If Oakland is a city filled with industrious dreamers, then John Streit and Bradford Earle are visionaries of the culinary elite. When Da House of Suds Laundromat closed in late 2011, vacating a prime corner of real estate in Oakland’s Mosswood neighborhood (or, as of late, aka the Jewel Box area, so-called for its gem-named streets such as Ruby, Opal, and Emerald), Streit saw an opportunity that others may have considered a bit unrealistic.
The East Bay has always been a haven for beer lovers, whether they’re sipping pints from the source at Linden Street Brewery in Jack London Square, checking out the facilities at Drake’s Brewery in San Leandro, or exploring the selections at The Trappist and Beer Revolution. But those are just drops in the pint glass compared to the torrent of new craft-beer purveyors that have begun to arrive since early fall.
Umami Burger, after taking over Los Angeles, strategically began to expand the empire. San Francisco and New York were musts. But Oakland?
Ask bar manager Jay Crabb at Berkeley’s BUILD Pizzeria what’s in his off-menu cocktail the Amalfi Coast, and he’ll say: St. George Botanivore gin, Aperol, Barolo Chinato, lemon juice, and house-made grapefruit shrub.
Onigiri are a traditional Japanese snack—a handful of rice encases a savory filling, with a seaweed wrapping for easy transport. They’re common, at least in Japan, where every convenience store sells them. But onigiri made from almost exclusively local ingredients? That’s what makes Oakland catering business Peko-Peko’s onigiri unique.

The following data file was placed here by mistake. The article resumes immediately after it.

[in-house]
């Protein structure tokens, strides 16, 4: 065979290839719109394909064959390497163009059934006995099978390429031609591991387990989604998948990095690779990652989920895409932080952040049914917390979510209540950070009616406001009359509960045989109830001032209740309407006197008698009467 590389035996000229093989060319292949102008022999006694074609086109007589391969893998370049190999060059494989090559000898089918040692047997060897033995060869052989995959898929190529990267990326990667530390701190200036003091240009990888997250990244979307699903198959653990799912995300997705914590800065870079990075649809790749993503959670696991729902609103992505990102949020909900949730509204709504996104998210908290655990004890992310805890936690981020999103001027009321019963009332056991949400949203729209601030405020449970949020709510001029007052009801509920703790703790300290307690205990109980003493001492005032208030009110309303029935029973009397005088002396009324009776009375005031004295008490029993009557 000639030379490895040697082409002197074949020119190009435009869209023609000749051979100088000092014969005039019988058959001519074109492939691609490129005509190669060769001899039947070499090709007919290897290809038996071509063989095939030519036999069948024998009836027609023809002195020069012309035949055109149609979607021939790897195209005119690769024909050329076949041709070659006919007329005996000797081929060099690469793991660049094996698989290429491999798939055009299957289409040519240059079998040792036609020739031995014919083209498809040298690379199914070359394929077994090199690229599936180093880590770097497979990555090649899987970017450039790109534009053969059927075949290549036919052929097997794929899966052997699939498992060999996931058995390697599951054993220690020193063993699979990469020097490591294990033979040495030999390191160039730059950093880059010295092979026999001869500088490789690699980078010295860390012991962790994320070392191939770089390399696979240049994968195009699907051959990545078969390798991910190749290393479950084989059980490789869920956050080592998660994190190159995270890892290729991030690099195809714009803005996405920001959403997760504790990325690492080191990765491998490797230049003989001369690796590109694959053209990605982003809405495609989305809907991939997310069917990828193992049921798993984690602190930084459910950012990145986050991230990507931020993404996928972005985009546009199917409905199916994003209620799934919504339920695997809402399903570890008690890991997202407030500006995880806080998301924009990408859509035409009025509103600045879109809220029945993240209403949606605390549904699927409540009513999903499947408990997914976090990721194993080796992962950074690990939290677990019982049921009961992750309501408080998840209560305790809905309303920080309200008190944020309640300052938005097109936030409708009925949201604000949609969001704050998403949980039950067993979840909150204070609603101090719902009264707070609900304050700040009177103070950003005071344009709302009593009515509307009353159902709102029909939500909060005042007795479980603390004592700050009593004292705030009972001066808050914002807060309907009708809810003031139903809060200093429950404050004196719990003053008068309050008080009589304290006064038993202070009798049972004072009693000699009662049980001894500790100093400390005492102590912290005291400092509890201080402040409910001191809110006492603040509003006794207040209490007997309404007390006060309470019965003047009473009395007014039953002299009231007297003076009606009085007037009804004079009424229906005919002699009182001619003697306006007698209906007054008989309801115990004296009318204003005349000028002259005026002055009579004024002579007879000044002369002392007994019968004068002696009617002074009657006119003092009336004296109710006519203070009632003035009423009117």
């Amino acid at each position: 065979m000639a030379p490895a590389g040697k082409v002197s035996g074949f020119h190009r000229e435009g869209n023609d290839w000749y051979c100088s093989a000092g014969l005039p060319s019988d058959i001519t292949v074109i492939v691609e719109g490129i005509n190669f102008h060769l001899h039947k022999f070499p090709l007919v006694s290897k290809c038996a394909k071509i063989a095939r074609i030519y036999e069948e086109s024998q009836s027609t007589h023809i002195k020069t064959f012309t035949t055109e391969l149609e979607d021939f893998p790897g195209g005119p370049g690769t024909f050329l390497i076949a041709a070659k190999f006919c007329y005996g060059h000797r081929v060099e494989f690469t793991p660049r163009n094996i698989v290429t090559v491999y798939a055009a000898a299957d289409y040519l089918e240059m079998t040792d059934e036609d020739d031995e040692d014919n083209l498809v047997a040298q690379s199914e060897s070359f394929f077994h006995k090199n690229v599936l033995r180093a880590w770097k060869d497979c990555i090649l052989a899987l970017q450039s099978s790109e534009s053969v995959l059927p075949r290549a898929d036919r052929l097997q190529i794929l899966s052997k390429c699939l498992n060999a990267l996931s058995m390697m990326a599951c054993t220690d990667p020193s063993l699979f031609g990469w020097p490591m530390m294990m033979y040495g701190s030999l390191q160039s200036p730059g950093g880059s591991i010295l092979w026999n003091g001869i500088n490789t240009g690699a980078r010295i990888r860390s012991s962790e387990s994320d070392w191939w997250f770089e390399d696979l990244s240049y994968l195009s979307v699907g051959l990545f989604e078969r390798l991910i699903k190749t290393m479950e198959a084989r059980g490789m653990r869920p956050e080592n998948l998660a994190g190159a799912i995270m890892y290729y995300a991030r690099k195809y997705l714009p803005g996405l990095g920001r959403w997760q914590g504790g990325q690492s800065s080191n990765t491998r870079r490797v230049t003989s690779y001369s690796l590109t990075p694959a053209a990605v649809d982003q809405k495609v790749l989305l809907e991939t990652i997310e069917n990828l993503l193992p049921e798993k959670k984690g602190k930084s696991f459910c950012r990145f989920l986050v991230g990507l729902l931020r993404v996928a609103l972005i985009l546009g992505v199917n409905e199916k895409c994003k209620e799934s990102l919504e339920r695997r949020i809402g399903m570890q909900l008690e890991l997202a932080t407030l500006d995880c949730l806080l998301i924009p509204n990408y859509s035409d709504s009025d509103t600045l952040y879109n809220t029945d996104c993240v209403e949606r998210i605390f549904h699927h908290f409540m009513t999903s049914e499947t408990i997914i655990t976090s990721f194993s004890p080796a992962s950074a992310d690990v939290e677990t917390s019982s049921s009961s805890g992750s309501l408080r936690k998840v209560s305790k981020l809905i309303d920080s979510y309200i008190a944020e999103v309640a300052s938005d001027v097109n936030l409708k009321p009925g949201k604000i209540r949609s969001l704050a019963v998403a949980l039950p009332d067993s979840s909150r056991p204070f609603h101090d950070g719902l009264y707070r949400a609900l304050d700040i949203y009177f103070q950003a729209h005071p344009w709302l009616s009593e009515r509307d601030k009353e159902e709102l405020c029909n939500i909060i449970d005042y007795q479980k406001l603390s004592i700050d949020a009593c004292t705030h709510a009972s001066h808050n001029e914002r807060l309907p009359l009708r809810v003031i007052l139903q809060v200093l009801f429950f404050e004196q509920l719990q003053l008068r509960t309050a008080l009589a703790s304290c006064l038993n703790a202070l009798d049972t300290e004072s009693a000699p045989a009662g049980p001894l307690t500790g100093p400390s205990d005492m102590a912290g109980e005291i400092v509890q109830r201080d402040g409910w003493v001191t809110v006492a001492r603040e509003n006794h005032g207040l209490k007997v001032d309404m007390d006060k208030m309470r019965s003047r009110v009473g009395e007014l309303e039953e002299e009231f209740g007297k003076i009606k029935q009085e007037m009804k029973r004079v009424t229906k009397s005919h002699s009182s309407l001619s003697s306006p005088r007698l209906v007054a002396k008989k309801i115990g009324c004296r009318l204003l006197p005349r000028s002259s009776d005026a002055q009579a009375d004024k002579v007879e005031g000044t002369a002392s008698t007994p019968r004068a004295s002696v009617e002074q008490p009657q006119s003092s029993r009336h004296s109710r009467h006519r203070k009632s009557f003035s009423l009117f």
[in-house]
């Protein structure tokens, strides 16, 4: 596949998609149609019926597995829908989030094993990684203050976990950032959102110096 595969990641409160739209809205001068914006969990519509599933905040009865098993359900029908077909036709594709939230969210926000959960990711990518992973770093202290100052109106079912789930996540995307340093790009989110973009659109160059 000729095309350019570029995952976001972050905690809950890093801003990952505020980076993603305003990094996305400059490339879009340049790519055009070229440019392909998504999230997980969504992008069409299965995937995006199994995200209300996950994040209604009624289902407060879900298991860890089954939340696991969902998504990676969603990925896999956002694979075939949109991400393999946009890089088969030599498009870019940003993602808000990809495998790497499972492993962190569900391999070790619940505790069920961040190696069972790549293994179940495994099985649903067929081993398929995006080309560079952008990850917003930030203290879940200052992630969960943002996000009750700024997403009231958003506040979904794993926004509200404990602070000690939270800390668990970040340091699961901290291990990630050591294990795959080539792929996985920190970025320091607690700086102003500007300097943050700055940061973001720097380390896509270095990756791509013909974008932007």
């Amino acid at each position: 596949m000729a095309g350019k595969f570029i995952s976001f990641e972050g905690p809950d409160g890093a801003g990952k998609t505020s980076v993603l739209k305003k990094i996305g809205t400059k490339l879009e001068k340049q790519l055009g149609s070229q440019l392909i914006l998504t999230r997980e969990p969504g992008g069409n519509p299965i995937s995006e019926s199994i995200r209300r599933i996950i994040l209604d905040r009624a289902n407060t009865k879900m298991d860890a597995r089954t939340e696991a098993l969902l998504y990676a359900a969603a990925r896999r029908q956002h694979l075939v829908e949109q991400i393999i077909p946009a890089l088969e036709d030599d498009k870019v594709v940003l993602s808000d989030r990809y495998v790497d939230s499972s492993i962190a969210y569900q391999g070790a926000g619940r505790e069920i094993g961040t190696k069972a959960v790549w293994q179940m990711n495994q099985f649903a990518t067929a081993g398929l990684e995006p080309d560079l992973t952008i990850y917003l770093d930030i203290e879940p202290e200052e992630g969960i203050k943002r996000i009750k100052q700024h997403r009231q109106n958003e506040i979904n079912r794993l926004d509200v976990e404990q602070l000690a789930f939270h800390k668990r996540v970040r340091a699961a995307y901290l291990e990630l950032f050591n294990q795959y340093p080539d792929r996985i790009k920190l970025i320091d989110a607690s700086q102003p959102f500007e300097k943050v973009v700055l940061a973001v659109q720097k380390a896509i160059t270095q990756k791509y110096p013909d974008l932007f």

To the casual observer, the sudden arrival of Pennsylvania upstart Jules Thin Crust on College Avenue earlier this year—directly across the street from Zachary’s, the East Bay’s longtime deep dish purveyor—may have seemed like the opening salvo in an all-out war for the hearts and minds of Rockridge pizza connoisseurs. But according to co-owner Heather Clapp, its presence is not intended as a bold challenge to the kingdom of Zach’s.
Park Street, Alameda’s main drag, has a remarkably high concentration of ethnic food options: four Japanese restaurants, three Thai restaurants, two Mexican, and, well, you get the idea. Besides just offering a plethora of dining choices for adventurous foodies, perhaps the best part about having all these great options within a few-block radius is that the food is often as affordable as it is delicious. Here’s our guide to Alameda’s ethnic eats from $1 through $10.
Love fried chicken? How about lick-your-fingers-clean barbecue ribs? If you were nodding your head (and no doubt you were), then you may want to take a seat at Grease Box, a tiny cafe on Stanford Street that serves up homemade Southern favorites, including buttery breads, crispy potpies, and fork-tender brisket.
Yingji Huang, the chef-owner of Kakui Sushi in Montclair was born in China, he didn’t grow up with sushi culture and didn’t even sample sashimi until high school.
Dr. Paul Anders practiced dentistry on Santa Clara Avenue for 47 years.